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KT&G fined over ‘unfair’ business practices

| February 19, 2015

South Korea’s Fair Trade Commission (FTC) has fined KT&G WON2.5 billion ($2 million) for encouraging retailers not to sell the cigarettes of ‘foreign competitors’, according to a story in The Korea Times

At the same time, KT&G was ordered to correct its ‘unfair’ business practices. The FTC said the company had offered cigarettes at discounted prices to retailers that carried only its products.

And it had signed contracts with eight convenience store chains under which KT&G products had to account for up to 70 percent of the cigarettes on display.

The Times quoted an FTC official as saying that KT&G had clearly violated the nation’s anti-trust law by forcing retailers to deal with its products only.

“The company deprived its competitors of opportunities to market their brands to consumers,” the official said. “Its practice also stripped consumers of a chance to buy competing products.”

The official said the FTC would make sure KT&G stopped unfair business practices. “We will take steps to normalize the country’s monopolistic cigarette market and promote competition among cigarette makers to benefit consumers,” the official added.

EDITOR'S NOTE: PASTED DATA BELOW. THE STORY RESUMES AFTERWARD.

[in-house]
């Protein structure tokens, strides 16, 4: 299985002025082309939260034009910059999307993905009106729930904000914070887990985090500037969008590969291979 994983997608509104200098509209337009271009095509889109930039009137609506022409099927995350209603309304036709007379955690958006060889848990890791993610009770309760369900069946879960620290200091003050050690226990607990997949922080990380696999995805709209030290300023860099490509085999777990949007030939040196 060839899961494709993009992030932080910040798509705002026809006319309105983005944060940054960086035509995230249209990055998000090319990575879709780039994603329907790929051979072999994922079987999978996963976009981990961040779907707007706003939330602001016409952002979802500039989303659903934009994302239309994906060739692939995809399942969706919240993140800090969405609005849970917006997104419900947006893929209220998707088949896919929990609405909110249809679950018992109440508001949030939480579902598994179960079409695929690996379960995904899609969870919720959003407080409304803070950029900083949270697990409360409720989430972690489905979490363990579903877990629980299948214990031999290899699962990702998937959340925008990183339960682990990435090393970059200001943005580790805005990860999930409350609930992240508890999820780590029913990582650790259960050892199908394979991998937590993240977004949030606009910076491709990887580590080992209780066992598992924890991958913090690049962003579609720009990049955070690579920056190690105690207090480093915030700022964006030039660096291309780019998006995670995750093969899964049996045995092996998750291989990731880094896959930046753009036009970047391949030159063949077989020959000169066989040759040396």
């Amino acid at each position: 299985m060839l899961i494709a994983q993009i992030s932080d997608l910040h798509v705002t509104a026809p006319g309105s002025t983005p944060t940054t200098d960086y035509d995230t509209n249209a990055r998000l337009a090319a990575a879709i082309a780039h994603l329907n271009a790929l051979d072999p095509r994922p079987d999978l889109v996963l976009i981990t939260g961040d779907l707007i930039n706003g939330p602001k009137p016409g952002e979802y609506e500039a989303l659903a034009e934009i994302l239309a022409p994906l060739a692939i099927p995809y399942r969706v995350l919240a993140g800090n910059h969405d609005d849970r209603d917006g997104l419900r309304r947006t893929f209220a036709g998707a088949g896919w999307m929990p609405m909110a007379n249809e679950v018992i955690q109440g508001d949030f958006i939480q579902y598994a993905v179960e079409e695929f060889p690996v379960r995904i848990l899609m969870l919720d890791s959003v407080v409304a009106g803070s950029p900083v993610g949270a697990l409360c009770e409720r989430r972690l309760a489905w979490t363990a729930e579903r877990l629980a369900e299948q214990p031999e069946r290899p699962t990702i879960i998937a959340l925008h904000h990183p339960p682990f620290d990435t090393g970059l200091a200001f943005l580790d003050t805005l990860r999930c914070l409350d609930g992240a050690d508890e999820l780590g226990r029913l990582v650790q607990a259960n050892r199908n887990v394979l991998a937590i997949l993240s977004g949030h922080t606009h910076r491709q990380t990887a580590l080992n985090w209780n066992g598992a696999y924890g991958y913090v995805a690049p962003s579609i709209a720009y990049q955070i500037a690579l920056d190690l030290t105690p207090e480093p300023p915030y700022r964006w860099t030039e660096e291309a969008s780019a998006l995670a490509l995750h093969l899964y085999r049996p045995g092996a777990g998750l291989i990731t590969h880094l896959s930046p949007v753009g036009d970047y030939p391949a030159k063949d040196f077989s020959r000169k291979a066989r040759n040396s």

KT&G said it had already taken steps to correct some of its ‘unfortunate’ practices. ‘We will organize a series of lectures to better inform our employees of the country’s fair trade rules,” the company said. ‘We will do everything else to abide by the anti-trust law.’

Hon Lik to speak at Global Forum on Nicotine

| February 19, 2015

Hon Lik, the inventor of the modern electronic cigarette, is due to speak at the second Global Forum on Nicotine, which is scheduled to be held at the Warsaw Marriott, Poland, on June 5 and 6.

Abstracts for the science and policy update session and proposals for satellite sessions are due by February 28.

And poster submissions have to be made by March 31.

The forum program is at; and the list of speakers is at:

If you can stand in the sand, you may drink

| February 19, 2015

Smoking and eating have been banned on beaches at Phuket Island, Thailand, according to a story in the Phuket Gazette.

The bans were apparently announced during a press conference called to clarify an earlier ban on beach chairs.

Governor Nisit Jansomwong had called the conference following tourists’ protests about police officers asking them to remove their beach chairs from the sands.

But the governor had some good news. “Despite smoking and eating being banned, people will still be able to drink on the beach,” he said.

Ireland threatened with plain-packs legal action

| February 18, 2015